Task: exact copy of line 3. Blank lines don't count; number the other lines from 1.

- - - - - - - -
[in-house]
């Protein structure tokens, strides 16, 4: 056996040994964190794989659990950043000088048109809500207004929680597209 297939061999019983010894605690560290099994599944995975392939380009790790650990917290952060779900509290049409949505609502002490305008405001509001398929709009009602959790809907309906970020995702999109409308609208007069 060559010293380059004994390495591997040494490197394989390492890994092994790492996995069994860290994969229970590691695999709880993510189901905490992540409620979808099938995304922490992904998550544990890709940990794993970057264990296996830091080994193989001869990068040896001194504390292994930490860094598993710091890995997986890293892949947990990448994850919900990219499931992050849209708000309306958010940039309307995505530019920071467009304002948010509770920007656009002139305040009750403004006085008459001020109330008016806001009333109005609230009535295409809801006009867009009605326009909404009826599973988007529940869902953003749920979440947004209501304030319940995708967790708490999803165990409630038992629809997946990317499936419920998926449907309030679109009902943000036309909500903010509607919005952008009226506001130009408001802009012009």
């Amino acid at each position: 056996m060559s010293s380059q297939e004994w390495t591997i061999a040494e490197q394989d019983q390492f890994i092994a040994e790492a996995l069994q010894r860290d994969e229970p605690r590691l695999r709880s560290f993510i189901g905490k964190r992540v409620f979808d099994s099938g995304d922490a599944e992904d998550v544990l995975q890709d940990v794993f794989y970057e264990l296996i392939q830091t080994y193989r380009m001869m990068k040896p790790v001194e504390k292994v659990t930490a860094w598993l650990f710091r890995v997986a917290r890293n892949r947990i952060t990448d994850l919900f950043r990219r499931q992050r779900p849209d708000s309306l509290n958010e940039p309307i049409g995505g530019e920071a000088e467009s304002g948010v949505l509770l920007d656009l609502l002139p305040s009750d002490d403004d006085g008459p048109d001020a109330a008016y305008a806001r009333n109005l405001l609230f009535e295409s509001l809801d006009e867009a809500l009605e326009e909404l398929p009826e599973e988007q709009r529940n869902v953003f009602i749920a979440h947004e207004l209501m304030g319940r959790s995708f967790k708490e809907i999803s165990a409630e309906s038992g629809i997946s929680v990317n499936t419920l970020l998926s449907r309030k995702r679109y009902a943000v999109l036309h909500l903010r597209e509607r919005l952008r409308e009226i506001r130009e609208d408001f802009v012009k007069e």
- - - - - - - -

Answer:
């Amino acid at each position: 056996m060559s010293s380059q297939e004994w390495t591997i061999a040494e490197q394989d019983q390492f890994i092994a040994e790492a996995l069994q010894r860290d994969e229970p605690r590691l695999r709880s560290f993510i189901g905490k964190r992540v409620f979808d099994s099938g995304d922490a599944e992904d998550v544990l995975q890709d940990v794993f794989y970057e264990l296996i392939q830091t080994y193989r380009m001869m990068k040896p790790v001194e504390k292994v659990t930490a860094w598993l650990f710091r890995v997986a917290r890293n892949r947990i952060t990448d994850l919900f950043r990219r499931q992050r779900p849209d708000s309306l509290n958010e940039p309307i049409g995505g530019e920071a000088e467009s304002g948010v949505l509770l920007d656009l609502l002139p305040s009750d002490d403004d006085g008459p048109d001020a109330a008016y305008a806001r009333n109005l405001l609230f009535e295409s509001l809801d006009e867009a809500l009605e326009e909404l398929p009826e599973e988007q709009r529940n869902v953003f009602i749920a979440h947004e207004l209501m304030g319940r959790s995708f967790k708490e809907i999803s165990a409630e309906s038992g629809i997946s929680v990317n499936t419920l970020l998926s449907r309030k995702r679109y009902a943000v999109l036309h909500l903010r597209e509607r919005l952008r409308e009226i506001r130009e609208d408001f802009v012009k007069e």